When the suited man had said “more eyes”, Jones had not anticipated the well-dressed smudges gathered beyond the curtain, seated in the golden candlelight unblinking, hands placed on the circular, white-clothed table around which they gathered, all turned towards the stage like mannequins. The Wayne Floor took root in the expensive west of the city, and with expense trailed expectation. So did this audience expect, silently, in the straightness of their backs, in the smoothness of their clothes.
Sounding on the stage were some shifting Argentinian tangos. The guitarist and the flutist played well, and they pleased the expectations. Jones’s ensemble would play next, and they were all hoping that they could accomplish what those on stage were accomplishing now. They were fine, but they were not Laurier. They could play, but they could not slip into the fragile sub-space between wakefulness and slumber where magnificent ideas paraded and could only be incarnated by the most inflamed of minds, like Laurier on the bench at Forte’s.
Clapping; so the guitarist and the flutist bowed and fled and Jones’s ensemble took their place. All the eyes turned, and all the turning eyes were felt by Jones, on his neck and on his hands, in ice-cold tingles. Then the saxophonist sent out ripping silk, the drummer sifted his kit to texture the air with soft sand, and the walls became very near.
Jones readied himself at the forefront, breathed in, breathed out. But before smoke could start streaming from the brass kissing his mouth, he looked into the audience, and saw Laurier seated in the closest table, watching. Jones stumbled. A falling haze hurried his heart. Jones looked away, pushed his gaze into the depths of the audience, readied his instrument again. But Laurier resided there as well, watching. So Jones’s eyes hid behind the backs of his ensemble, but there he saw Laurier’s upright pose, his slim-fit attire, at every seat in the limelight.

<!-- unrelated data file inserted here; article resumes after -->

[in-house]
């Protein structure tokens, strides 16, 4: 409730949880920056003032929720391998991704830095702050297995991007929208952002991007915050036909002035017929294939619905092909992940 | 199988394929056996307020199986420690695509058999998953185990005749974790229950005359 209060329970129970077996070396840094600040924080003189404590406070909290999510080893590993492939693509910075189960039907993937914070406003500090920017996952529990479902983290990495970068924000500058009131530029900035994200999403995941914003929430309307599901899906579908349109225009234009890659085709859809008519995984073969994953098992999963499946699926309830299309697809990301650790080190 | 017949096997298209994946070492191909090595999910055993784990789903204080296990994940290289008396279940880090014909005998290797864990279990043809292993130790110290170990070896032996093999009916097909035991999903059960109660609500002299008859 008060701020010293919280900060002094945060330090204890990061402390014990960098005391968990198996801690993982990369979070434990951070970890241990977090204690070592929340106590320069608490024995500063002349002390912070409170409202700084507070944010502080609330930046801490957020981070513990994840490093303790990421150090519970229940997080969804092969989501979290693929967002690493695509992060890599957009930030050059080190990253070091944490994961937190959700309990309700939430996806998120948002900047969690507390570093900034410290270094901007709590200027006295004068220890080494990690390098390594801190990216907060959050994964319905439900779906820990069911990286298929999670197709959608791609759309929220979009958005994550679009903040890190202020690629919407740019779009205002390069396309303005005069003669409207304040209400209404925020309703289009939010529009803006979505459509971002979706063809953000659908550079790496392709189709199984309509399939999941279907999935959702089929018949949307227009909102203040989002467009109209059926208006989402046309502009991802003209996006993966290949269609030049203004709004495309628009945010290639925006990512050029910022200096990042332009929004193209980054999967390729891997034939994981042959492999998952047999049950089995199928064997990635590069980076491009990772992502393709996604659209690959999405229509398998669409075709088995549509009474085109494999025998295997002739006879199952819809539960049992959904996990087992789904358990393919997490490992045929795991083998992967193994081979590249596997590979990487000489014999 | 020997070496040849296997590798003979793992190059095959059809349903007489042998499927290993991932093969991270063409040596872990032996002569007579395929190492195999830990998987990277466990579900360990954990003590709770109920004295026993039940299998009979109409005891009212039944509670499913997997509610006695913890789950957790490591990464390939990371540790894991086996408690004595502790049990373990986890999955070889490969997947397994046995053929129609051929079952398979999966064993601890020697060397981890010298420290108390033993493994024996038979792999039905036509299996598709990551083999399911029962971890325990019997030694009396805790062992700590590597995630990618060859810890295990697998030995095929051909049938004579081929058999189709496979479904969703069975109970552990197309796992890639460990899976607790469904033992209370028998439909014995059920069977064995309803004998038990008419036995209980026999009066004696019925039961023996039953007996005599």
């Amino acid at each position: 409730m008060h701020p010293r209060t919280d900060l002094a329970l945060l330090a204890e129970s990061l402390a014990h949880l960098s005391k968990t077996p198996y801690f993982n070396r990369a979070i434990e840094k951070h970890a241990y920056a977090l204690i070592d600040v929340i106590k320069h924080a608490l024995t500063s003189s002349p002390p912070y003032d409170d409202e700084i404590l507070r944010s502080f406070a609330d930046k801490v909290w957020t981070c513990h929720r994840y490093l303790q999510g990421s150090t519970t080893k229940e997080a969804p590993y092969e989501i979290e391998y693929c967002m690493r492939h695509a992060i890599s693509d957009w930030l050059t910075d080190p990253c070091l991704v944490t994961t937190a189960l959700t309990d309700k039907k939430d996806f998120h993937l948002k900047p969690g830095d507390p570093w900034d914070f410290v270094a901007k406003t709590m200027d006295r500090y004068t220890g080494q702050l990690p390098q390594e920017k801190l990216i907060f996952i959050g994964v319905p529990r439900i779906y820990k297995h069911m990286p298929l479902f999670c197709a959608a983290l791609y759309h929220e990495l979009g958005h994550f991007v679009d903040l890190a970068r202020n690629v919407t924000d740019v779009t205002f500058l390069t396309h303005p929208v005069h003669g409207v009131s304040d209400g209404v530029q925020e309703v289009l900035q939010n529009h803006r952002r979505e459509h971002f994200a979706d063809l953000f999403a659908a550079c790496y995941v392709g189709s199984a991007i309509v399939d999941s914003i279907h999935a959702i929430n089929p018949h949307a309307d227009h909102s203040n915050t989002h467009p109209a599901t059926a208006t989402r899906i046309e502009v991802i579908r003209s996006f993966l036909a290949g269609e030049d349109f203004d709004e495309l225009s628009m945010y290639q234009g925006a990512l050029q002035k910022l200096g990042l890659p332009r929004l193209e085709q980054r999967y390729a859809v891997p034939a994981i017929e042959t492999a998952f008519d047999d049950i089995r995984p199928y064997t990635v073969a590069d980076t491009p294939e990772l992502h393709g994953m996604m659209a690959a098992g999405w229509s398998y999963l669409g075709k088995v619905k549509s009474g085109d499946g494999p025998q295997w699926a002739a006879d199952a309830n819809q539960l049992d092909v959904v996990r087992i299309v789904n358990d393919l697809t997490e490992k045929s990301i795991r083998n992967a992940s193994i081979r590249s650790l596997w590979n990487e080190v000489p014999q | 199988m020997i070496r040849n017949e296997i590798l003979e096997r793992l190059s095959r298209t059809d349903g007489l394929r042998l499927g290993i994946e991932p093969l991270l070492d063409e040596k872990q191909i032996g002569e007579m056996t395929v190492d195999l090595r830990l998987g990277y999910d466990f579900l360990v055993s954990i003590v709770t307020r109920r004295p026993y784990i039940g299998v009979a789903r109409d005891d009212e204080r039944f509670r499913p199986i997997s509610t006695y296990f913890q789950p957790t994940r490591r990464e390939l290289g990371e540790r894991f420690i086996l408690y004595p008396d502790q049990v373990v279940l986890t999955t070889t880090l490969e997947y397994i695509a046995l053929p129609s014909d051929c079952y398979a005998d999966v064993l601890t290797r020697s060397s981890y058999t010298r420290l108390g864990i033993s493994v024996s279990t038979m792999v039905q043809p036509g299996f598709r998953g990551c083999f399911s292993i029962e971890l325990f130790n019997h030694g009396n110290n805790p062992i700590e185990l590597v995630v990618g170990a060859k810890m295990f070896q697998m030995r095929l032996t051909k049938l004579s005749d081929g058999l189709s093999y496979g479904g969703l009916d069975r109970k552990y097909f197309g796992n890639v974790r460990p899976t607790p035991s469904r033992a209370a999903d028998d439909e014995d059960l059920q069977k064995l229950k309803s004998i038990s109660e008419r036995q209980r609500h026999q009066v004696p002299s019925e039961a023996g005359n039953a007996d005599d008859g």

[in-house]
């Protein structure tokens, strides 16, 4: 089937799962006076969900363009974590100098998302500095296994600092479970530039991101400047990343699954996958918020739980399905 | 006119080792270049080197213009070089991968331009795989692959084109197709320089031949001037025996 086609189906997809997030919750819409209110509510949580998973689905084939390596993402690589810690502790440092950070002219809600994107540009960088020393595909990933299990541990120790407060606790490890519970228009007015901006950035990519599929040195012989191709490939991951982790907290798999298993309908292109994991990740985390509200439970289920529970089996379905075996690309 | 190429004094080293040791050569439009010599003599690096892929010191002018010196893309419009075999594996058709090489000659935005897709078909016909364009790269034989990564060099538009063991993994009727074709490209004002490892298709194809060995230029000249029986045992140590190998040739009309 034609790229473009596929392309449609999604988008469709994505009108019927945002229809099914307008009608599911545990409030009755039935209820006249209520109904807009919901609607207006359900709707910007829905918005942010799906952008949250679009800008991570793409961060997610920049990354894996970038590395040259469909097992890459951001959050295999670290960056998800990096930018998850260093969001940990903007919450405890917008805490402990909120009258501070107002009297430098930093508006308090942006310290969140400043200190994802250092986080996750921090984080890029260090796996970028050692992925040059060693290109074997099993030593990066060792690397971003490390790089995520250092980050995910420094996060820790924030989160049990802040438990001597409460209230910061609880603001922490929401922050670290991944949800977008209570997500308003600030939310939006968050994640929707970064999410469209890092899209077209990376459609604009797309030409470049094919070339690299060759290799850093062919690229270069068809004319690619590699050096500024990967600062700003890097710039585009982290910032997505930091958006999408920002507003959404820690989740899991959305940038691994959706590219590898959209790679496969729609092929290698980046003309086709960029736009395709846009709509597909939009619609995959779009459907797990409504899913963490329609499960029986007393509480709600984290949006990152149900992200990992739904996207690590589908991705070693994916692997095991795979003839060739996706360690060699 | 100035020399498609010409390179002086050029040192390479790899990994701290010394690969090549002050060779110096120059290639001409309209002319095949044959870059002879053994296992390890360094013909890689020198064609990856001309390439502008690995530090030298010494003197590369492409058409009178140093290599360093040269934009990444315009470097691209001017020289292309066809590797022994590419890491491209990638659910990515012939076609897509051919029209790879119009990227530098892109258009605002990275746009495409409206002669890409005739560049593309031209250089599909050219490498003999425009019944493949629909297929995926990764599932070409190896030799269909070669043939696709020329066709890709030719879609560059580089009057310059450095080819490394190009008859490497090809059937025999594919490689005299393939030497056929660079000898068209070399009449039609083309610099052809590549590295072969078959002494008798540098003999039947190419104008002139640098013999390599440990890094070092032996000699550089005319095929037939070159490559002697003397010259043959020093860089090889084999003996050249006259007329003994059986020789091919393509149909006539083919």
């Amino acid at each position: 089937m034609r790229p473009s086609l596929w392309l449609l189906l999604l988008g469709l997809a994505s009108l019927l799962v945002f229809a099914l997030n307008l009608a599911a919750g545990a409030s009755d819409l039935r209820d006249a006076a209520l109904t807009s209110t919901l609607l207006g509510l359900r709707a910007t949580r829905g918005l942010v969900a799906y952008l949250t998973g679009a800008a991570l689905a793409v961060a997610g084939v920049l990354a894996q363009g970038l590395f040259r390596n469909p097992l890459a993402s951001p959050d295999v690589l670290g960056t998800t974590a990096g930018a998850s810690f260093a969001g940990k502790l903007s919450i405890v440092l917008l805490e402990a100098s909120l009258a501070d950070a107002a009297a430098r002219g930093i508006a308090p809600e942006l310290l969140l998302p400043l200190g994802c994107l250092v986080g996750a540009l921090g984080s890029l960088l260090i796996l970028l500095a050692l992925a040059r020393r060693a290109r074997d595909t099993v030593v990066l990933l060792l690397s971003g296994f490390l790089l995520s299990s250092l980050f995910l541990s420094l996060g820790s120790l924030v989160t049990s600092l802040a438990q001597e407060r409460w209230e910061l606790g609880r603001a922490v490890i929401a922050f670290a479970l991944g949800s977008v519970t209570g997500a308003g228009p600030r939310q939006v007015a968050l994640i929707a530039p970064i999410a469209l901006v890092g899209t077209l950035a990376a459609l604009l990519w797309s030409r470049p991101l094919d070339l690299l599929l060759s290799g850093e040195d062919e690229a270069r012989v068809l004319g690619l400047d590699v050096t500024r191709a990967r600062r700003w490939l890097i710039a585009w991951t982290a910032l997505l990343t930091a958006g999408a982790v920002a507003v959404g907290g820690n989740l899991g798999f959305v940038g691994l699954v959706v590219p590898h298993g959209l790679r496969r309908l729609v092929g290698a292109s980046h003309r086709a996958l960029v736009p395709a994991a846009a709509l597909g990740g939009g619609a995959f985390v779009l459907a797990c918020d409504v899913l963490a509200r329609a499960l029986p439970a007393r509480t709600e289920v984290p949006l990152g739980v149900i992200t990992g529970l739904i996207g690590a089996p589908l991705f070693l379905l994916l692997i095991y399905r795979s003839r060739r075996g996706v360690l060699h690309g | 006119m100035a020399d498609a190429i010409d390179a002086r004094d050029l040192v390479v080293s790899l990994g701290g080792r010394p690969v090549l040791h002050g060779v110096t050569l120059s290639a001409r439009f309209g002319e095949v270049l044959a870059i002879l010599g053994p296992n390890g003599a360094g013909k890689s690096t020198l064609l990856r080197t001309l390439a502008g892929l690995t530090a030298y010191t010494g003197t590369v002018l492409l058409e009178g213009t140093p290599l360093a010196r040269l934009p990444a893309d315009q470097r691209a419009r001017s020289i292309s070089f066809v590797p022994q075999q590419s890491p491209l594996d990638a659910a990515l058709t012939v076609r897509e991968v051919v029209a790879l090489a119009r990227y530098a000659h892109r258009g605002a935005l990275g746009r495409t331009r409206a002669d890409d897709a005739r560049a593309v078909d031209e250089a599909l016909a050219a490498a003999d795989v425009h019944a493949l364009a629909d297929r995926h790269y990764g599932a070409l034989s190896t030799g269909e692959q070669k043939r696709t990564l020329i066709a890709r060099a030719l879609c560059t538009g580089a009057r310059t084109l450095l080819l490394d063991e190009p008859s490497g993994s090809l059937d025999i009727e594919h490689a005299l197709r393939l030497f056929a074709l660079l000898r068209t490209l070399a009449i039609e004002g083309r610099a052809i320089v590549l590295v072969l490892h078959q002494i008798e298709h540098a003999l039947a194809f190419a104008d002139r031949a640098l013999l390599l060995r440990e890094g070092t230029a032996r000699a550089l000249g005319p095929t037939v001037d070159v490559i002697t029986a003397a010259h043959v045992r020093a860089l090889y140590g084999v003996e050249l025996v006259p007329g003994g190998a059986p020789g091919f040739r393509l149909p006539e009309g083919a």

Four bars passed, six, eight. The trombonist leapt into form to fill the missing melody.
For one, please. The doorkeeper was partially thinking of the man’s words, where to place him between the many four-partied and two-partied tables, as well as his familiarity. The latter thought dissolved a moment later. How many single, moderately dressed men with blurry eyes had she seen through all those months here? She reached beneath the guest-list, retrieved a single dinner menu, and led the customer through the aisles.
The doorkeeper beckoned towards an unused booth, fit between two other groups of four. The customer paused, looked elsewhere, then asked if he could be placed in the table nearest the piano. The doorkeeper nodded. As they moved, the pianist’s modest playing arrived in their ears, fully defined when they reached the table. The pianist said, This one is dedicated to the health of my wife, to no one in particular. Though the doorkeeper had not led customers into this corner for some time, she felt that something was missing.
The doorkeeper asked if regular water was fine, or if a sparkling beverage would be more to his liking. The customer did not respond. Instead, his attention was directed towards the pianist, who was nearing the end of his performance. The doorkeeper asked the same question again. She was met with the same. How many moderately dressed, jumpy, talkless men had she seen? Not many.
The pianist finished his piece. A loud clapping resounded about the aisles, the work of a single pair of hands. That customer was on his feet, applauding with a full crowd’s bravado, and the doorkeeper felt her hands come together, apart, together again in rhythm, and the rest of the restaurant yielded to this impulse as well, from those seated on the high-stools of the bar to the parties housed within the booths to the couples warmed by the candlelight near the windows.
The pianist’s head turned towards the talkless customer. It stayed in this position for a long minute. There was something in the pianist’s eyes, but the doorkeeper could not discern it from her distance. The clapping was like rain. How many moderately dressed men had come in here and made the pianist smile? The doorkeeper really didn’t know anybody at all.
Lucas Rucchin is a grade ten student at West Point Grey Academy situated in Vancouver, British Columbia. He is an aspiring writer who enjoys prose grounded in reality and the human condition. Surging Tide Magazine is his first medium of publication.